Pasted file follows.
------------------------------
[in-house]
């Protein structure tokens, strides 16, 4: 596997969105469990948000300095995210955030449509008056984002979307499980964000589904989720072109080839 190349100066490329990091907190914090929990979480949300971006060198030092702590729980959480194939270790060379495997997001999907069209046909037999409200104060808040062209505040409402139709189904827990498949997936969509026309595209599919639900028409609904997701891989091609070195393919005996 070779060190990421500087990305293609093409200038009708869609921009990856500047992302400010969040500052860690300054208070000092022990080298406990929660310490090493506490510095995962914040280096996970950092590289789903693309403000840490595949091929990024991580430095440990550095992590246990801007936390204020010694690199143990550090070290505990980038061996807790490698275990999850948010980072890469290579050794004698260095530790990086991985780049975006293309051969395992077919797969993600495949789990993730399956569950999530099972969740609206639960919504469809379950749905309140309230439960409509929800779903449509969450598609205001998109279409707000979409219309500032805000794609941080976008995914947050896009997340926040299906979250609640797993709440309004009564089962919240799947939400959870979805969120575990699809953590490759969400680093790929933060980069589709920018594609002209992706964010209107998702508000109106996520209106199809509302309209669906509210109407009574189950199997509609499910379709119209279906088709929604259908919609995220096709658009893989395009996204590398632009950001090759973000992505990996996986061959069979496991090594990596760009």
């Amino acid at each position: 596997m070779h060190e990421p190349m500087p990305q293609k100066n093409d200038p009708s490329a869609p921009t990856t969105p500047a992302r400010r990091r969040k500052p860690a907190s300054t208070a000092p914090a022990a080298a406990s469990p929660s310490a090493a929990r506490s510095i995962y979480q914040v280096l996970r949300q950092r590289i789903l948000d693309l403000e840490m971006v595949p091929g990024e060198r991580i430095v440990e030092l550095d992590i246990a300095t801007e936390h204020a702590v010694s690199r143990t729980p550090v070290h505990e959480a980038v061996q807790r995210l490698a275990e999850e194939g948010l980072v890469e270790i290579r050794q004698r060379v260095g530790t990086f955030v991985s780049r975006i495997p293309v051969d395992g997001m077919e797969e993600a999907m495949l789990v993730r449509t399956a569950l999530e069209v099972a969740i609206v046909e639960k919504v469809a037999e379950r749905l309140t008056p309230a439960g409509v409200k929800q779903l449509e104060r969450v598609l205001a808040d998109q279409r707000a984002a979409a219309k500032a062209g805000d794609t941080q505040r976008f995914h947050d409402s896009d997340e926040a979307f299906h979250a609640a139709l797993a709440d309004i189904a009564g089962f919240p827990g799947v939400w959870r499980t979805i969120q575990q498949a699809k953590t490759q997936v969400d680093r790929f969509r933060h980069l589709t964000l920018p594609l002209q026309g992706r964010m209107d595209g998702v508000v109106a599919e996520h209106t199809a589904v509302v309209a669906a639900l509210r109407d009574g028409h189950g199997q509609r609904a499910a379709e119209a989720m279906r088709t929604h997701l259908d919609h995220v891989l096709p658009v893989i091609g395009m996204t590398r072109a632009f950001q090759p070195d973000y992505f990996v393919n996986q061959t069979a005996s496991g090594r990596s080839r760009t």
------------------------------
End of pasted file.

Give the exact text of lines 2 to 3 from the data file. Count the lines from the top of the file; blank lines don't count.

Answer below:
């Protein structure tokens, strides 16, 4: 596997969105469990948000300095995210955030449509008056984002979307499980964000589904989720072109080839 190349100066490329990091907190914090929990979480949300971006060198030092702590729980959480194939270790060379495997997001999907069209046909037999409200104060808040062209505040409402139709189904827990498949997936969509026309595209599919639900028409609904997701891989091609070195393919005996 070779060190990421500087990305293609093409200038009708869609921009990856500047992302400010969040500052860690300054208070000092022990080298406990929660310490090493506490510095995962914040280096996970950092590289789903693309403000840490595949091929990024991580430095440990550095992590246990801007936390204020010694690199143990550090070290505990980038061996807790490698275990999850948010980072890469290579050794004698260095530790990086991985780049975006293309051969395992077919797969993600495949789990993730399956569950999530099972969740609206639960919504469809379950749905309140309230439960409509929800779903449509969450598609205001998109279409707000979409219309500032805000794609941080976008995914947050896009997340926040299906979250609640797993709440309004009564089962919240799947939400959870979805969120575990699809953590490759969400680093790929933060980069589709920018594609002209992706964010209107998702508000109106996520209106199809509302309209669906509210109407009574189950199997509609499910379709119209279906088709929604259908919609995220096709658009893989395009996204590398632009950001090759973000992505990996996986061959069979496991090594990596760009």
């Amino acid at each position: 596997m070779h060190e990421p190349m500087p990305q293609k100066n093409d200038p009708s490329a869609p921009t990856t969105p500047a992302r400010r990091r969040k500052p860690a907190s300054t208070a000092p914090a022990a080298a406990s469990p929660s310490a090493a929990r506490s510095i995962y979480q914040v280096l996970r949300q950092r590289i789903l948000d693309l403000e840490m971006v595949p091929g990024e060198r991580i430095v440990e030092l550095d992590i246990a300095t801007e936390h204020a702590v010694s690199r143990t729980p550090v070290h505990e959480a980038v061996q807790r995210l490698a275990e999850e194939g948010l980072v890469e270790i290579r050794q004698r060379v260095g530790t990086f955030v991985s780049r975006i495997p293309v051969d395992g997001m077919e797969e993600a999907m495949l789990v993730r449509t399956a569950l999530e069209v099972a969740i609206v046909e639960k919504v469809a037999e379950r749905l309140t008056p309230a439960g409509v409200k929800q779903l449509e104060r969450v598609l205001a808040d998109q279409r707000a984002a979409a219309k500032a062209g805000d794609t941080q505040r976008f995914h947050d409402s896009d997340e926040a979307f299906h979250a609640a139709l797993a709440d309004i189904a009564g089962f919240p827990g799947v939400w959870r499980t979805i969120q575990q498949a699809k953590t490759q997936v969400d680093r790929f969509r933060h980069l589709t964000l920018p594609l002209q026309g992706r964010m209107d595209g998702v508000v109106a599919e996520h209106t199809a589904v509302v309209a669906a639900l509210r109407d009574g028409h189950g199997q509609r609904a499910a379709e119209a989720m279906r088709t929604h997701l259908d919609h995220v891989l096709p658009v893989i091609g395009m996204t590398r072109a632009f950001q090759p070195d973000y992505f990996v393919n996986q061959t069979a005996s496991g090594r990596s080839r760009t």